When working as a Steadicam operator, one of the most common questions I get is: “How much does that thing weigh?” Depending on my mood, my response ranges from sarcastic to humorous to straightforward. When I’m “locked in”, I may be lifting anywhere from 40 to 80lbs or more. Now, that’s a fair amount of weight, but remember: I’m also not using my hands!

People ask “How much does that weight?”, which usually makes me think that they don’t THINK it weighs much, but they KNOW it does. So, they ask, considering that what I do looks as much like magic as it does marvelous engineering. Engineering redistributes the weight, counterbalances, spring loads it and makes it hang static in mid air with Sir Isaac Newton’s deft hands inertially holding it still. However, the weight doesn’t disappear.

No matter how brilliant the Steadicam, how great the manufacturer: the weight sitting on the dock, the weight on the arm, all weighs what it starts as. 40lbs? 80lbs? Not zero.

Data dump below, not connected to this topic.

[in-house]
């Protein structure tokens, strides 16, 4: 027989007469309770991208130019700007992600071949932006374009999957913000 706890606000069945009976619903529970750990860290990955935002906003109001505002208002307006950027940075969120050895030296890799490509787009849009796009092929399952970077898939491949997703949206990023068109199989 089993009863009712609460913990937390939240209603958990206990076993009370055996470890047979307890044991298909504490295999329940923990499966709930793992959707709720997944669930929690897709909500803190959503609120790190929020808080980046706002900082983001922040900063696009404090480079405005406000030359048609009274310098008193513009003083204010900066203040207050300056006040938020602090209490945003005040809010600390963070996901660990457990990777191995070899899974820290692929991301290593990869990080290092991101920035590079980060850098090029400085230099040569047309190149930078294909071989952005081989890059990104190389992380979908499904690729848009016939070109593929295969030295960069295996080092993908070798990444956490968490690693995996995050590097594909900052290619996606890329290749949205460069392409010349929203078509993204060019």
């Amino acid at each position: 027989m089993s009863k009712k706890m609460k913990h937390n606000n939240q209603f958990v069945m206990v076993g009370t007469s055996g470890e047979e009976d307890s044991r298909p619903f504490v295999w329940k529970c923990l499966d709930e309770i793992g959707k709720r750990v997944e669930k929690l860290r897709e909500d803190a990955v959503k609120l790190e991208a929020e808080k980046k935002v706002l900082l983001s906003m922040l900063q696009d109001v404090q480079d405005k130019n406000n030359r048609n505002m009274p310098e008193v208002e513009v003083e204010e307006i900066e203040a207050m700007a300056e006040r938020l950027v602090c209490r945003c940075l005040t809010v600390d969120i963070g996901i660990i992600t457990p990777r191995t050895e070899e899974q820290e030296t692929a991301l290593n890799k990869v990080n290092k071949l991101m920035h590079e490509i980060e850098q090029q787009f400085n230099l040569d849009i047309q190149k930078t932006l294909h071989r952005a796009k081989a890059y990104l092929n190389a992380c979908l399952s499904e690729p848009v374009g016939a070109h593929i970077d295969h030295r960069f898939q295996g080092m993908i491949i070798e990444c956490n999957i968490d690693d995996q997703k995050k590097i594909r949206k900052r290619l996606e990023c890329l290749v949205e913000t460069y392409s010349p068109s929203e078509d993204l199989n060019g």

The next time you’re considering “shooting the rehearsal”, please take into consideration that the rehearsal is as valuable, if not more valuable, than the time spent rolling the camera. The value added is apparent in every shot in the movie, and greatly appreciated by every department who needs that time to do their job. We share your enthusiasm and excitement, we can’t wait to roll the camera too… but we must wait, we must rehearse, we must respect the process of coming together and putting that energy into the shots we need.

p.s.- in the mean time, I am going to start working on a camera accessory that injects metadata into the digital cinema files to hold the slate information, as well as embed a dummy frame with the slate information, so we don’t have to do the traditional slate method anymore.

William B. Demeritt III